# One has to wonder about photon interaction, and when to think of them

by Science>All
Tags: e=mc^2, einstien, light, mass, photons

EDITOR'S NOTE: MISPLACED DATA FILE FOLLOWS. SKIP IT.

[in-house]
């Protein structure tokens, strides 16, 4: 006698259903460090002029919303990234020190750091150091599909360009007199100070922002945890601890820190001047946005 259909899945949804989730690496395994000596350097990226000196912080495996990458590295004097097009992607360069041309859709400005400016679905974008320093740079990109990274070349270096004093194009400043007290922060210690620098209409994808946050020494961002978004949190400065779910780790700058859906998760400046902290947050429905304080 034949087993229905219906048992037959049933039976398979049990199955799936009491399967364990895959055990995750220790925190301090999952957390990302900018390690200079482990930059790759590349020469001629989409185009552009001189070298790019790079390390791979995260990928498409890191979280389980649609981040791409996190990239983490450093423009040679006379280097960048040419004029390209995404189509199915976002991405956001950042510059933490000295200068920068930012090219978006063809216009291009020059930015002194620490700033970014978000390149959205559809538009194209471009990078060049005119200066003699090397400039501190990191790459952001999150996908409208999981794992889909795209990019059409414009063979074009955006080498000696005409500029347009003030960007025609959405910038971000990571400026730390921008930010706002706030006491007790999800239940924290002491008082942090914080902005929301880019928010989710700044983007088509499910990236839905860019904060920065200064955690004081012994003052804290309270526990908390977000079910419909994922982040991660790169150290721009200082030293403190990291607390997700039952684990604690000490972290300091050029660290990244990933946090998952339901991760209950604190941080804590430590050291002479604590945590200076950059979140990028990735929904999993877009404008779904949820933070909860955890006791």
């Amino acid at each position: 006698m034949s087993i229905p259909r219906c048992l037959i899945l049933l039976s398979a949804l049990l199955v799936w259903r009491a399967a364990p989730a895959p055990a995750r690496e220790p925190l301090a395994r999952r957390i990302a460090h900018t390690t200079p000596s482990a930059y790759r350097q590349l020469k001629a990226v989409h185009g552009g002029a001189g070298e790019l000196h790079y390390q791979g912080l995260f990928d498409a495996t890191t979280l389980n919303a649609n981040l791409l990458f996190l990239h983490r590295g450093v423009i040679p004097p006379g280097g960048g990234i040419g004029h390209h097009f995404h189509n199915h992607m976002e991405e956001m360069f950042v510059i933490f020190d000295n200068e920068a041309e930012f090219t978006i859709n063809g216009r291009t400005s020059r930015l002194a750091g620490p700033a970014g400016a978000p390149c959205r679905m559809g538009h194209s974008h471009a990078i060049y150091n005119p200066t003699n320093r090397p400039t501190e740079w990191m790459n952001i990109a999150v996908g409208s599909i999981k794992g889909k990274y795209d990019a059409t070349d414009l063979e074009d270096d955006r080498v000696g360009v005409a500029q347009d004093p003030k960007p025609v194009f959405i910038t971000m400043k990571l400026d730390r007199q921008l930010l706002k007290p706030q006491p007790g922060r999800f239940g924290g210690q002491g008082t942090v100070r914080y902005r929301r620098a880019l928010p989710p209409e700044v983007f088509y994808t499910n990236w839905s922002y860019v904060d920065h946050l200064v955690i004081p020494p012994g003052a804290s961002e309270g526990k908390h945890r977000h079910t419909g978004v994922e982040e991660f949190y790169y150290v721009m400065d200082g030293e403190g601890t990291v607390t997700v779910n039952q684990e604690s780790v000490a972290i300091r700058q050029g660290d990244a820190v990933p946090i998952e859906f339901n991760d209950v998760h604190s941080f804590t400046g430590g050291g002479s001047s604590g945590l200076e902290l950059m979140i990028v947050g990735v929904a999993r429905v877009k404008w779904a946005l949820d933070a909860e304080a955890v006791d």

P: 906 One has to wonder about photon interaction, and when to think of them Photons have a mass identically equal to zero. The equation E mc^2 cannot be applied to massless particles such as photons. The short explanation is that photons have momentum, but no mass. The longer explanation has to come with the derivation of E = mc^2. As Cragar said, the actual equation for a massive particle is, $$E =\sqrt{p^2c^2 + m^2c^4}$$ This can be rewritten as, $$E = mc^2\sqrt{1+\dfrac{p^2}{m^2c^2}}$$ We can Taylor expand this in terms of p^2/m^2c^2, $$E = mc^2(1+ \dfrac{1}{2}\dfrac{p^2}{m^2c^2}-\dfrac{1}{8}(\dfrac{p^2}{m^2c^2})^2+...)$$ When we assume a small momentum (in nonrelativistic cases the momentum is always much smaller than the mass times c), we can just take the first two terms, $$E = mc^2+ \dfrac{p^2}{2m}$$ One can recognize the second term as the formula for kinetic energy. However, in the nonrelativistic limit we recover the peculiar mc^2 term, which seems to be momentum-independent. This is why we say tha E = mc^2. Note also that in the derivation, we must assume that p << m, and this certainly isn't true for a massless particle. E = mc^2 only works when you understand that a particle can have momentum but no mass. Hope this helps!